The Student News Site of Tarrant County College

The Collegian

The Student News Site of Tarrant County College

The Collegian

The Student News Site of Tarrant County College

The Collegian

Immigration policies should benefit citizens, economy, panel says

By Andrew Smith/ reporter

NW history and government professors hosted a roundtable discussion and opened the floor for students to voice their opinions over immigration reform March 23.

Among the top concerns were the politics behind structuring a government around an immigration process that benefits both the economy and U.S. citizens.

History assistant professor Jessica Patton provided the audience with a brief overview of the major groups who flowed to the U.S. during the 18th century noting the importance of understanding the events that led to America’s current view of immigration and common trends of the growing immigration population.

Patton said doing away with the quota system has removed some the stigma of cultural identities. With preferential categories, officials began looking at people who have family here or those with certain job skills, hoping that these immigrants will be integrated into the community more quickly and are likely to make better wages to support themselves.

History/government professor Laura Wood described the ethnic classes the media uses to label unequal citizens and the way the masses interpreted these labels.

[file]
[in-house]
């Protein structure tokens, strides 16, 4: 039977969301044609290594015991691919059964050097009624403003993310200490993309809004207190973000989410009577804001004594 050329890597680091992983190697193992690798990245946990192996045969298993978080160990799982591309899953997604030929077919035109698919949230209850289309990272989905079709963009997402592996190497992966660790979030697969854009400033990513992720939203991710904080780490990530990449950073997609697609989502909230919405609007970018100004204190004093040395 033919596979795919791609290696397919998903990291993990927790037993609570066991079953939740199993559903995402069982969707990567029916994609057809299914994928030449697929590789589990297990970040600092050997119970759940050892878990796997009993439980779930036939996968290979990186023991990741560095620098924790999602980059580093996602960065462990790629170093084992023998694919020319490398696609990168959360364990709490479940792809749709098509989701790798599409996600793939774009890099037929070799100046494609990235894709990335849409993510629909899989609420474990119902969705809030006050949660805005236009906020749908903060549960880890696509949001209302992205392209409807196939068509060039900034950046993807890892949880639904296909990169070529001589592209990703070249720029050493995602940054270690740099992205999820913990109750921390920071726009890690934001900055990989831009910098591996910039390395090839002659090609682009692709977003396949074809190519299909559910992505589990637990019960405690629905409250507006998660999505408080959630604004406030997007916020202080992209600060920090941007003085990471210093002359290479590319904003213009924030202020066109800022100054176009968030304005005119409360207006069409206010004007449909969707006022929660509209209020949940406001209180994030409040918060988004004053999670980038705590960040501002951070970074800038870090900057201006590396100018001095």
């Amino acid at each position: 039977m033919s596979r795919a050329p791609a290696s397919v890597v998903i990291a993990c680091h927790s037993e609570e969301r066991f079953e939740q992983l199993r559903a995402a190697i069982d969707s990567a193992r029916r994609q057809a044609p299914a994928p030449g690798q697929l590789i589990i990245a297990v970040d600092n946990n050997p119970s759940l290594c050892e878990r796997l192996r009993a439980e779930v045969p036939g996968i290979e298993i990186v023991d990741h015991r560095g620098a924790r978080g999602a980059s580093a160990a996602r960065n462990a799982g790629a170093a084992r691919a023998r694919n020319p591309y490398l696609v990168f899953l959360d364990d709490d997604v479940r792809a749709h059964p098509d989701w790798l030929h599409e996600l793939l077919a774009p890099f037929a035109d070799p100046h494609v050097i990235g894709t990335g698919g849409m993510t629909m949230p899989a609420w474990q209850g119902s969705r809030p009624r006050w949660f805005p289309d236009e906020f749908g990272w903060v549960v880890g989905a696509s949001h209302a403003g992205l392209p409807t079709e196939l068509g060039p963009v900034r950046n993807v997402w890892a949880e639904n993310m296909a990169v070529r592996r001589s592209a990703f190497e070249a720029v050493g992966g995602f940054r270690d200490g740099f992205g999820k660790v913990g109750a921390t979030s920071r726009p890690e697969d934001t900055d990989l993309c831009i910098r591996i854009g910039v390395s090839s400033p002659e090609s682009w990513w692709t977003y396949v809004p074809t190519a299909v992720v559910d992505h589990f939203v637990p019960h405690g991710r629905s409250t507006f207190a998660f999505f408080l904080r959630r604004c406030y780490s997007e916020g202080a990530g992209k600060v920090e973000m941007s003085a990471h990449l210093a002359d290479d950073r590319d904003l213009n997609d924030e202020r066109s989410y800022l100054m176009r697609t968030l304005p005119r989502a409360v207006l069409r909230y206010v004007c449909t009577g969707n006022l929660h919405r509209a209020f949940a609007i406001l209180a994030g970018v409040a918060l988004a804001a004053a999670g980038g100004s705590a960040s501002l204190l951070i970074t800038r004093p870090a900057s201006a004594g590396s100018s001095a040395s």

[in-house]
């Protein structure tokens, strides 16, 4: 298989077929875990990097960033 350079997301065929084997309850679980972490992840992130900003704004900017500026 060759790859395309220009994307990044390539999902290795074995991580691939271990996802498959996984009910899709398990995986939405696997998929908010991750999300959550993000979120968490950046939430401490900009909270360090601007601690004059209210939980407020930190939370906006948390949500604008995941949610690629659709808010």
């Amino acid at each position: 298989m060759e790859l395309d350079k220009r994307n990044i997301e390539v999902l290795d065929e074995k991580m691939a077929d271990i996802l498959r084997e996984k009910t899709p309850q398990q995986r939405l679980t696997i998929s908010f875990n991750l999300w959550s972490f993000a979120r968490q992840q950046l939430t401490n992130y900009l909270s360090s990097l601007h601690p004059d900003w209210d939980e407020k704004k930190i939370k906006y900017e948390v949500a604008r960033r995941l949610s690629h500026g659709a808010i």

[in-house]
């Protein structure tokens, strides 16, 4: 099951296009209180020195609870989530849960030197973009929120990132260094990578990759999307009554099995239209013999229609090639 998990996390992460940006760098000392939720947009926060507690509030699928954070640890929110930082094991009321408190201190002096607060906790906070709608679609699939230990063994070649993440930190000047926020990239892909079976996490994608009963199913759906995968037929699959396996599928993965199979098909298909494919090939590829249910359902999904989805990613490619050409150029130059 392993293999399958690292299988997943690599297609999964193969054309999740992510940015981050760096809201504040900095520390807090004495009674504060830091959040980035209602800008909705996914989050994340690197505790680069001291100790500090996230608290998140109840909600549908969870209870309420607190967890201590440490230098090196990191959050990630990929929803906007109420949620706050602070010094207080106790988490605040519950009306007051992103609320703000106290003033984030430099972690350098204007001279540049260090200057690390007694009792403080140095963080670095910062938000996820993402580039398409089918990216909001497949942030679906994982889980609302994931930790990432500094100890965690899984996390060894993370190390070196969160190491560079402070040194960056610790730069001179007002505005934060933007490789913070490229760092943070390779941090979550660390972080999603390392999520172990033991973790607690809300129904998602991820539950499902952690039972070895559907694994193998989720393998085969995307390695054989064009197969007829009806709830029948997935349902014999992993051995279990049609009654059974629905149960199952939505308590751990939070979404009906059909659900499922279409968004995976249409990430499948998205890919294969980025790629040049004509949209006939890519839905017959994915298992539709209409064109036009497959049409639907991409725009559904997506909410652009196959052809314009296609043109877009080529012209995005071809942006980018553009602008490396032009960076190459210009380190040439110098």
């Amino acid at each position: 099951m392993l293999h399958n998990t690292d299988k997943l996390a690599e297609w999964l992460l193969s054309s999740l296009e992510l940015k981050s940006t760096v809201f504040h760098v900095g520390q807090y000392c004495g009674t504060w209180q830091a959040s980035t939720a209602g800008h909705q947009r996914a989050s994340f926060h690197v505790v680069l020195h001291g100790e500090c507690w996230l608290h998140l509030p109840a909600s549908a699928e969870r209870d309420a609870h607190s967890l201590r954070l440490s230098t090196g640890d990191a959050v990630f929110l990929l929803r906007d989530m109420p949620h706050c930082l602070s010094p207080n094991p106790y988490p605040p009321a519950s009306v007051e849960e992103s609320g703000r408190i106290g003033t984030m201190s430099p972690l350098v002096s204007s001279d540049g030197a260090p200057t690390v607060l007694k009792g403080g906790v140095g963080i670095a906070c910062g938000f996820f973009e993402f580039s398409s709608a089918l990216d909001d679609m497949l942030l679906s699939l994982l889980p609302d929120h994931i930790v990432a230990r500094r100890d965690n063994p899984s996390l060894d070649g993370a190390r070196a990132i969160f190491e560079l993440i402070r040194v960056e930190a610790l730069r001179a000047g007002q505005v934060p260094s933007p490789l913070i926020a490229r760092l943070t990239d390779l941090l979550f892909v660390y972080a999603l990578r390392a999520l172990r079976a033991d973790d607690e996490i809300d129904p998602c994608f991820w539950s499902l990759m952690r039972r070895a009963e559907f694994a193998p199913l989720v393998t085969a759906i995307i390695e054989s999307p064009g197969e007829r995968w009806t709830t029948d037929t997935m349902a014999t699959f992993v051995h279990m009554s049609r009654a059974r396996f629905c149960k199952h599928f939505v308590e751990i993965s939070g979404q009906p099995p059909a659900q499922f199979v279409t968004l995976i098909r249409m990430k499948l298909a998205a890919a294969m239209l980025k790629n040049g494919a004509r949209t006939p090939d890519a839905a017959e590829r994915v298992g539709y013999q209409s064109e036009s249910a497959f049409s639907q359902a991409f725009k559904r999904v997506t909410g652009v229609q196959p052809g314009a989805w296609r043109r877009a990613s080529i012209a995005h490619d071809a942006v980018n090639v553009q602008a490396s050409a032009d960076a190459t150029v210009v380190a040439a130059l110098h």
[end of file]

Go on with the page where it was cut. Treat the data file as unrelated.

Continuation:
“It permeated society about who people were and how we perceive them, and it will continue, and [immigrants] are considered to be unassailable or fearful — something to be afraid of because they are not American,” she said.

Government professor Julie Lantrip concluded the discussion with current issues shaping immigration by mentioning the impact of the campaign trail and the border wall in relation to the 11 million undocumented immigrants in the U.S.

“Those people are in the United States,” she said. “They go to high school, they graduate, they come to TCC to go to school. But they cannot get federal financial aid because they are not citizens and are left in this limbo where they do not have a status but do not remember anything except the U.S.”

Lantrip stressed the importance to students of the pending legislation hinging on the upcoming election.

“We are all products of immigrants, and if we can remember that and how they are treated, it will help us understand what immigrants today are going through,” Wood said.

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